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HEALTHY CITIES HEALTHY OKLAHOMA We’re all in this together
Cities are the Economic Engine for the State 77% of all Oklahomans live in municipalities 91% of STATE sales tax is generated from sales within municipalities 80% of Oklahoma citizens & businesses receive water from municipal sources Virtually all commerce, government, education & healthcare occurs inside a city
Number of Municipalities by Size Oklahoma has 585 municipalities • 319 have population under 1,000 • 200 have population between 1,000 & 5,000 • 58 have population between 5,000 & 50,000 • 5 have population between 50,000 & 100,000 • 3 have population over 100,000
How Do Other States Fund Municipalities? 6 states provide 3 sources of revenue from appropriations, ad valorem, income tax and sales tax 27 states provide 2 sources of revenue 17 states provide only 1 source of revenue
Compare US vs. Oklahoma US Municipal Revenue Sources Okla. Municipal Revenue Sources
In Search of the Big Box For fiscal survival, municipalities are forced to pursue retail sales over jobs or rooftops • New jobs generate income tax • New rooftops, after construction, generate only ad valorem tax
The “Wal-Mart” Effect Sales Tax Revenue Per Person Per Penny Makes comparisons possible regardless of size of city or rate of tax The average PPPP in a Wal-Mart City is $139 The average in a non Wal-Mart is $72
Do retail sales generate NEW revenue? When Glenpool adds a Wal-Mart, where do the shoppers come from? • Drains revenue from one locality to benefit another, or • Shifts revenue from one retailer to another within the same locality Pursuit of retail sales has limited benefit for the state • .
Problems with relying solely on Sales Tax • Sales tax is a volatile source of revenue • Consumer switch to Internet sales • Loss to Oklahoma municipalities projected to be $106 mil. annually by 2010 • State and counties crowd out the ability for cities to increase sales tax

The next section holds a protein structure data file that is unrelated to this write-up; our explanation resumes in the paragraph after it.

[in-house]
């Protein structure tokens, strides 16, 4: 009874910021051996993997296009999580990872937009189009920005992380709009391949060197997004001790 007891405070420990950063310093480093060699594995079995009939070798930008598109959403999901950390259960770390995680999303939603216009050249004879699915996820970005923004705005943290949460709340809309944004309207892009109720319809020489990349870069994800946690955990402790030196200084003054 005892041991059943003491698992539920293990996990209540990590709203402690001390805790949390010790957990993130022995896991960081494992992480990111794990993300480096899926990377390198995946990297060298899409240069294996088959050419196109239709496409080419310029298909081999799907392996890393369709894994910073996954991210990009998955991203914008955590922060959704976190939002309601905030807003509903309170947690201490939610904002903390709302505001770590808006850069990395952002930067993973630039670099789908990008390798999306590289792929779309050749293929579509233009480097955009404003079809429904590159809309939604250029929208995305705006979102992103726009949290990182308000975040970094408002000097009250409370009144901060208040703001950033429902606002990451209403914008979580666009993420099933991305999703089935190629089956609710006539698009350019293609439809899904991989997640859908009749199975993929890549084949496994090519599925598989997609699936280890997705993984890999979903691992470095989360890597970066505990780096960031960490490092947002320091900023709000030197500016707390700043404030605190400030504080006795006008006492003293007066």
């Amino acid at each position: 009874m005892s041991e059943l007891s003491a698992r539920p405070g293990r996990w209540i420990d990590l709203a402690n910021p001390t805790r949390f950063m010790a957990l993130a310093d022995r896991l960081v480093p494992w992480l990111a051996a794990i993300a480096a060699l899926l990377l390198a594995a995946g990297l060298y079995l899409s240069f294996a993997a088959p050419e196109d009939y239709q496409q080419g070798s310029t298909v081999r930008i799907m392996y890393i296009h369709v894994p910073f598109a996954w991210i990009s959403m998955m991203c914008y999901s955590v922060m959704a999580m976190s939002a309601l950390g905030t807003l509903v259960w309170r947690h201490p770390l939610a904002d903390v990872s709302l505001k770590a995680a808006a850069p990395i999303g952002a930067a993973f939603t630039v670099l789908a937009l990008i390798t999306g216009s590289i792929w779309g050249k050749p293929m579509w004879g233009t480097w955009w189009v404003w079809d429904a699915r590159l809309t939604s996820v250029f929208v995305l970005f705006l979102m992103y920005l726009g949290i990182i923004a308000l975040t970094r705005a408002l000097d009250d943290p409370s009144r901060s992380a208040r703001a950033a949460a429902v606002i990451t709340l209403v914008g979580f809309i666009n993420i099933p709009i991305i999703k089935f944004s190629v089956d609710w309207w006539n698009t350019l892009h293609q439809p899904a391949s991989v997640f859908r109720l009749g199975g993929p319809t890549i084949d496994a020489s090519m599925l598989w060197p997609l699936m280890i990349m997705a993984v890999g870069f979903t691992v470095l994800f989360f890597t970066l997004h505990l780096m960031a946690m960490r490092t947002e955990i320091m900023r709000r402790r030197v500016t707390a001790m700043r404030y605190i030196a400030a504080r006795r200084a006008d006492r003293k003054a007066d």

Inside City Hall Voter-approved sales tax is often dedicated to a specific purpose
Municipal Street Funding • Municipal Roads Vital to Economic Development • 54% of miles driven in Oklahoma are driven on municipal streets • Motor Vehicle Apportionments • Municipalities $24 mil. statewide • Counties $235 mil. statewide
Consequences • Robbing utility revenues means: • Systems go without maintenance • 54% of Oklahoma’s Water Treatment Facilities are under DEQ consent order. Compare 4% in Kansas • EPA estimates $5.4 billion to bring municipal water and sewer up to standard statewide • Higher Utility rates for customers
Healthy Cities Healthy OklahomaRemedies • First Do No Harm • Learn the cost of new state mandates placed on cities prior to passage • CTAG will request a bill requiring Municipal Fiscal Impact Statements • No more sales tax exemptions that don’t pay for themselves • Fully fund Disaster Relief obligation each year
HEALTHY CITIES HEALTHY OKLAHOMARemedies • Consider the solutions • Diversify the tax base, giving access to ad valorem for operations • Municipal Fire Districts • Increase motor vehicle apportionment • Repeal sales tax exemptions that don’t provide a benefit • Return to cities a portion of the state sales tax generated in its area • Half-cent for roads
Proposals for Next Session • No unfunded mandates • Require municipal fiscal impact statements on legislation
Proposals for Next Session • Office of Emergency Management reporting Require semi-annual report to legislature on outstanding payments to municipalities
Proposals for Next Session • Allow counties to help once again • Remove population limitations on county’s ability to assist with street building and repair
Proposals for Next Session • Expand retail opportunities • Allow municipal public trusts to participate in retail operations
Proposals for Next Session • Interim Study on municipal funding structure
QUESTIONS & COMMENTS